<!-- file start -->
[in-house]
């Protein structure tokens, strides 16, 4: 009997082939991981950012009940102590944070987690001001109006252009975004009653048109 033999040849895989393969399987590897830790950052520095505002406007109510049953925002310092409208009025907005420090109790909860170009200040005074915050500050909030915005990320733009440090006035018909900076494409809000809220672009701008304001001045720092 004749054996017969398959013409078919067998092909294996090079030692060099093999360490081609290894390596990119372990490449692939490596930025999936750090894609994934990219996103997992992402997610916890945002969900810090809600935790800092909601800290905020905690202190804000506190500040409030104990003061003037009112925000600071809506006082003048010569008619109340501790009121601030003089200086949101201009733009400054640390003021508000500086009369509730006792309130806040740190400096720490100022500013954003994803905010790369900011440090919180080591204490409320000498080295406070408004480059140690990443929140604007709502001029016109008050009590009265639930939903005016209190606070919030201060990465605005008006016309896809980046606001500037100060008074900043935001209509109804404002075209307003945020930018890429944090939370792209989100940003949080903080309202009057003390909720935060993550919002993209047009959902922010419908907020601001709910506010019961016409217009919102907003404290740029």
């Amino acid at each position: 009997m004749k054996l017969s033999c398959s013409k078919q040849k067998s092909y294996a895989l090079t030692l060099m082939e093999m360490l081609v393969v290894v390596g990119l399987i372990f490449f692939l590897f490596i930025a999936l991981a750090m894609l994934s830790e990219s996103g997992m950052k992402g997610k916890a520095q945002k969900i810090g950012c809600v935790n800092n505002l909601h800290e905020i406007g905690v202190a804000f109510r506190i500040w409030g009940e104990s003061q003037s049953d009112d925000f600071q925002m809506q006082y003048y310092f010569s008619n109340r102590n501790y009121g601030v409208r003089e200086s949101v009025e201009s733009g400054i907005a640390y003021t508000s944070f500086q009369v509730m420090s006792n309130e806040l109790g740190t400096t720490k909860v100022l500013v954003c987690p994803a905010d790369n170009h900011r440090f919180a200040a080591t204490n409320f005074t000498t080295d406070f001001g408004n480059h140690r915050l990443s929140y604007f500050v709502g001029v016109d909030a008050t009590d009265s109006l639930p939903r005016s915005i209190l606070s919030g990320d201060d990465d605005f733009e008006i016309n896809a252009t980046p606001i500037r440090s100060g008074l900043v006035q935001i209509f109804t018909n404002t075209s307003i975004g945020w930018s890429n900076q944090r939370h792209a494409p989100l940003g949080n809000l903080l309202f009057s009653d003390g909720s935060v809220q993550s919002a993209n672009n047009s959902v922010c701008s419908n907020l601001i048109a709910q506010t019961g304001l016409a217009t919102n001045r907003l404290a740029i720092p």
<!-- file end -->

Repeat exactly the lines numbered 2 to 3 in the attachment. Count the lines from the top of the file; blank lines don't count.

């Protein structure tokens, strides 16, 4: 009997082939991981950012009940102590944070987690001001109006252009975004009653048109 033999040849895989393969399987590897830790950052520095505002406007109510049953925002310092409208009025907005420090109790909860170009200040005074915050500050909030915005990320733009440090006035018909900076494409809000809220672009701008304001001045720092 004749054996017969398959013409078919067998092909294996090079030692060099093999360490081609290894390596990119372990490449692939490596930025999936750090894609994934990219996103997992992402997610916890945002969900810090809600935790800092909601800290905020905690202190804000506190500040409030104990003061003037009112925000600071809506006082003048010569008619109340501790009121601030003089200086949101201009733009400054640390003021508000500086009369509730006792309130806040740190400096720490100022500013954003994803905010790369900011440090919180080591204490409320000498080295406070408004480059140690990443929140604007709502001029016109008050009590009265639930939903005016209190606070919030201060990465605005008006016309896809980046606001500037100060008074900043935001209509109804404002075209307003945020930018890429944090939370792209989100940003949080903080309202009057003390909720935060993550919002993209047009959902922010419908907020601001709910506010019961016409217009919102907003404290740029």
């Amino acid at each position: 009997m004749k054996l017969s033999c398959s013409k078919q040849k067998s092909y294996a895989l090079t030692l060099m082939e093999m360490l081609v393969v290894v390596g990119l399987i372990f490449f692939l590897f490596i930025a999936l991981a750090m894609l994934s830790e990219s996103g997992m950052k992402g997610k916890a520095q945002k969900i810090g950012c809600v935790n800092n505002l909601h800290e905020i406007g905690v202190a804000f109510r506190i500040w409030g009940e104990s003061q003037s049953d009112d925000f600071q925002m809506q006082y003048y310092f010569s008619n109340r102590n501790y009121g601030v409208r003089e200086s949101v009025e201009s733009g400054i907005a640390y003021t508000s944070f500086q009369v509730m420090s006792n309130e806040l109790g740190t400096t720490k909860v100022l500013v954003c987690p994803a905010d790369n170009h900011r440090f919180a200040a080591t204490n409320f005074t000498t080295d406070f001001g408004n480059h140690r915050l990443s929140y604007f500050v709502g001029v016109d909030a008050t009590d009265s109006l639930p939903r005016s915005i209190l606070s919030g990320d201060d990465d605005f733009e008006i016309n896809a252009t980046p606001i500037r440090s100060g008074l900043v006035q935001i209509f109804t018909n404002t075209s307003i975004g945020w930018s890429n900076q944090r939370h792209a494409p989100l940003g949080n809000l903080l309202f009057s009653d003390g909720s935060v809220q993550s919002a993209n672009n047009s959902v922010c701008s419908n907020l601001i048109a709910q506010t019961g304001l016409a217009t919102n001045r907003l404290a740029i720092p």